The Ashley Book of Knots

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The Ashley Book of Knots
Although Ashley was an esteemed painter, the cover illustration was painted by George Giguere. It shows a sailor displaying a Tom fool's knot.
Author Clifford W. Ashley
Cover artistGeorge Giguere
Subject Knots
Genre Reference work
Publication date
ISBN 0-385-04025-3
Reprint-Version: 1963-1979 AshleyBook.jpg
Reprint-Version: 1963–1979

The Ashley Book of Knots is an encyclopedia of knots written and illustrated by the American sailor and artist Clifford W. Ashley. First published in 1944, it was the culmination of over 11 years of work. The book contains 3,854 numbered entries and approximately 7,000 illustrations. [1] The entries include knot instructions, uses, and some histories, categorized by type or function. It remains one of the most important and comprehensive books on knots.


Use as a reference

Due to its scope and wide availability, The Ashley Book of Knots has become a significant reference work in the field of knotting. The numbers Ashley assigned to each knot can be used to unambiguously identify them. This helps to identify knots despite local colloquialisms or identification changes. Citations to Ashley numbers are usually in the form: "The Constrictor Knot (ABOK #1249)", "ABOK #1249" or even simply "#1249" if the context of the reference is clear or already established. [2]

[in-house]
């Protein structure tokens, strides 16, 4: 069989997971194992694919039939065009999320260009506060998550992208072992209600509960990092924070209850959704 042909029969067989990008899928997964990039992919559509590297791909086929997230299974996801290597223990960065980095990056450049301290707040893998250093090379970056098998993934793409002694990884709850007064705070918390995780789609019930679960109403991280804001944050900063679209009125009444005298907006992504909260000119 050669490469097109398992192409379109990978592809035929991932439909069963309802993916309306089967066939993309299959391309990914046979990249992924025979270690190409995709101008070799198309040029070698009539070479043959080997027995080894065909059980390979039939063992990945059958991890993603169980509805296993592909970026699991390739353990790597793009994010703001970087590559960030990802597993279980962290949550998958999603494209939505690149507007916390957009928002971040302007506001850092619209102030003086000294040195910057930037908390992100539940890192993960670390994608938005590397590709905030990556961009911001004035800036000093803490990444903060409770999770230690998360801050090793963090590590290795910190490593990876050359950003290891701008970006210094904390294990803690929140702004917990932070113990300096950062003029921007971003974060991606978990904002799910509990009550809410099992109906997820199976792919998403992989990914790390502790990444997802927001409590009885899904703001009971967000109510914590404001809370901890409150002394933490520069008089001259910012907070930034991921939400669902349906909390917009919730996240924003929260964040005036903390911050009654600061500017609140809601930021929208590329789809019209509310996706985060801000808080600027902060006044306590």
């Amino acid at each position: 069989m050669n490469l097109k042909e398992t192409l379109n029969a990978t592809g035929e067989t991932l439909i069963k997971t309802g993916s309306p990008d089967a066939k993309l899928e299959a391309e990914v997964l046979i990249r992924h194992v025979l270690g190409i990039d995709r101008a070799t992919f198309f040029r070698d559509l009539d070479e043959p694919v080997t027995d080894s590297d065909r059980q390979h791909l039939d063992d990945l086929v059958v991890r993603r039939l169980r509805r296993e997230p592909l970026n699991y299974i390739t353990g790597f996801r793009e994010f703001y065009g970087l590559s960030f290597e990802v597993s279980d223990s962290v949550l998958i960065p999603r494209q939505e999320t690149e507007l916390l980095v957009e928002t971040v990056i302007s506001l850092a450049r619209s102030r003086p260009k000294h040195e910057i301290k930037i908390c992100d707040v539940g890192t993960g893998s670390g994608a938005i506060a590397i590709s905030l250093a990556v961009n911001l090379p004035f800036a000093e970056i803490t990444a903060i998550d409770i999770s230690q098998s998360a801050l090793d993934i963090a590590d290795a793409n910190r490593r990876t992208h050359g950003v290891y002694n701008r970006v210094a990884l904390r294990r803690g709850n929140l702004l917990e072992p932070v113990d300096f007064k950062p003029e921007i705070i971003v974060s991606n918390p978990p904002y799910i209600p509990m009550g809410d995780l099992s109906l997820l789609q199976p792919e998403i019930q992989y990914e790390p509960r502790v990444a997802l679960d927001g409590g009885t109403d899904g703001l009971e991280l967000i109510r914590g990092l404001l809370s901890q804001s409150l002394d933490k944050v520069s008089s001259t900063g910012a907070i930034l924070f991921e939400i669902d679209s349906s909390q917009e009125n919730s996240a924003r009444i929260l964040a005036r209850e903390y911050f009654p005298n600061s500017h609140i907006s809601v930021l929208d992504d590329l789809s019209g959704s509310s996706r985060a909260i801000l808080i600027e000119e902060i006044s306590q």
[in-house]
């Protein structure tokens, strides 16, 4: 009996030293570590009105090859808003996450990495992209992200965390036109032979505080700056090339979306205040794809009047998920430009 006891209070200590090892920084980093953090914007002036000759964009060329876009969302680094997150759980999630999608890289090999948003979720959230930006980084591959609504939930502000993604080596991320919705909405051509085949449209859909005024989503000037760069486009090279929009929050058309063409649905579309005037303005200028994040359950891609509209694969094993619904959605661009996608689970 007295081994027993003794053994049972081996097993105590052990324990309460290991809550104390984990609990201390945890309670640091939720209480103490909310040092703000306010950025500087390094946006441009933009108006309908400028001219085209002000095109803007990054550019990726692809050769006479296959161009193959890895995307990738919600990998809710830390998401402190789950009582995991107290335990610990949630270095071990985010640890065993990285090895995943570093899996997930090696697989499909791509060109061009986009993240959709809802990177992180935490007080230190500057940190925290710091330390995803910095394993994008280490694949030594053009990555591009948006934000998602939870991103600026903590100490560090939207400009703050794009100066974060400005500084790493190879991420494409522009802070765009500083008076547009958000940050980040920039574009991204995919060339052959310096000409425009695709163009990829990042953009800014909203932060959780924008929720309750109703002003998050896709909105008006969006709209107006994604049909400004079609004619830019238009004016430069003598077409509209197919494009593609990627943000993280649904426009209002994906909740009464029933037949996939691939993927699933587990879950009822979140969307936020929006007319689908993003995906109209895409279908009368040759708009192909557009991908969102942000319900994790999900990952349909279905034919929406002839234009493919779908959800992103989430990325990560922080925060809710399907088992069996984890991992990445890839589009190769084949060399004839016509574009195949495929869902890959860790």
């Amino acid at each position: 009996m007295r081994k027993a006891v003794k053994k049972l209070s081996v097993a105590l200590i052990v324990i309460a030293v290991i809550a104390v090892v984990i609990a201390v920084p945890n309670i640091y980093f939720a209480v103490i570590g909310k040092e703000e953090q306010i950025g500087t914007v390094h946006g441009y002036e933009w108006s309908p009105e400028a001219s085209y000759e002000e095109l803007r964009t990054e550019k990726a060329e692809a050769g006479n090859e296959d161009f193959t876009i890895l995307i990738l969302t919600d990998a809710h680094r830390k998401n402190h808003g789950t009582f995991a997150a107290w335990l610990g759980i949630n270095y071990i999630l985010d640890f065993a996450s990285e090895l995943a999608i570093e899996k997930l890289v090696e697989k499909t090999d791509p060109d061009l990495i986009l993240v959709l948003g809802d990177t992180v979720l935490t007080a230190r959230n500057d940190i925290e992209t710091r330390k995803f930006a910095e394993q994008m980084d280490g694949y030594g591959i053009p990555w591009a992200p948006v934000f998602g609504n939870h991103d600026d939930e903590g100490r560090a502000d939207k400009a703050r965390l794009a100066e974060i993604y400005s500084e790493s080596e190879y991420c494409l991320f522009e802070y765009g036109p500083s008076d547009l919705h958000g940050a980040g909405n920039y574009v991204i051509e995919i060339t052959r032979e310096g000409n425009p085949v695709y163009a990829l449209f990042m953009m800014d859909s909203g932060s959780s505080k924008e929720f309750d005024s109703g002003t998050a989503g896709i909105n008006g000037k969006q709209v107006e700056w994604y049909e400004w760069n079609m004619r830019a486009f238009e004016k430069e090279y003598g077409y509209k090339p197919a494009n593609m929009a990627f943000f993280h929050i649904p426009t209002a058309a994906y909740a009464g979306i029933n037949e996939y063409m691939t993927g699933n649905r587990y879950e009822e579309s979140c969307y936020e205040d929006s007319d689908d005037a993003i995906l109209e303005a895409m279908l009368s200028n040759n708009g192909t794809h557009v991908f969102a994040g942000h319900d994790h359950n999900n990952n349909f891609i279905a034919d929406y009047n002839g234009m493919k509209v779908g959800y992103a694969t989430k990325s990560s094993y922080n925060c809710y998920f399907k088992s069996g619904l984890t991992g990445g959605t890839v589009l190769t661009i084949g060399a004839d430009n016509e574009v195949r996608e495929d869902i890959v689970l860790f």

Some knots have more than one Ashley number due to having multiple uses or forms. For example, the main entry for #1249 is in the chapter on binding knots but it is also listed as #176 in a chapter on occupational knot usage.

The Ashley Book of Knots was compiled and first published before the introduction of synthetic fiber ropes, during a time when natural fiber cordage - typically twisted, laid, or braided rope - was most commonly used. The commentary on some knots may fail to address their behavior when tied with modern synthetic fiber or kernmantle style ropes.

Corrections and additions

Ashley suffered a debilitating stroke the year after the book was published. [3] He was not able to produce an erratum or oversee a corrected edition. Corrections submitted by the International Guild of Knot Tyers were incorporated in 1991. [4] [5] The original list of revisions submitted to the publisher is believed to have been lost, but many had been collected from a series of articles in Knotting Matters, the Guild's quarterly publication. [6] [7] Additional errors have been identified since the 1991 corrections. [8]

At least one knot, the Hunter's bend (#1425A), was added in 1979. [9]

Cultural references

The Ashley Book of Knots is quoted extensively in the novel The Shipping News  (1993) by E. Annie Proulx, with its descriptions and illustrations of various knots providing the chapter headings. In the novel's acknowledgements, Proulx writes that "without the inspiration of Clifford W. Ashley's wonderful 1944 work, The Ashley Book of Knots, which I had the good fortune to find at a yard sale for a quarter, this book would have remained just a thread of an idea."

Notes and references

  1. Ashley, Clifford W. (1993) [1944], The Ashley Book of Knots, New York: Doubleday, p.  Dust jacket, ISBN   0-385-04025-3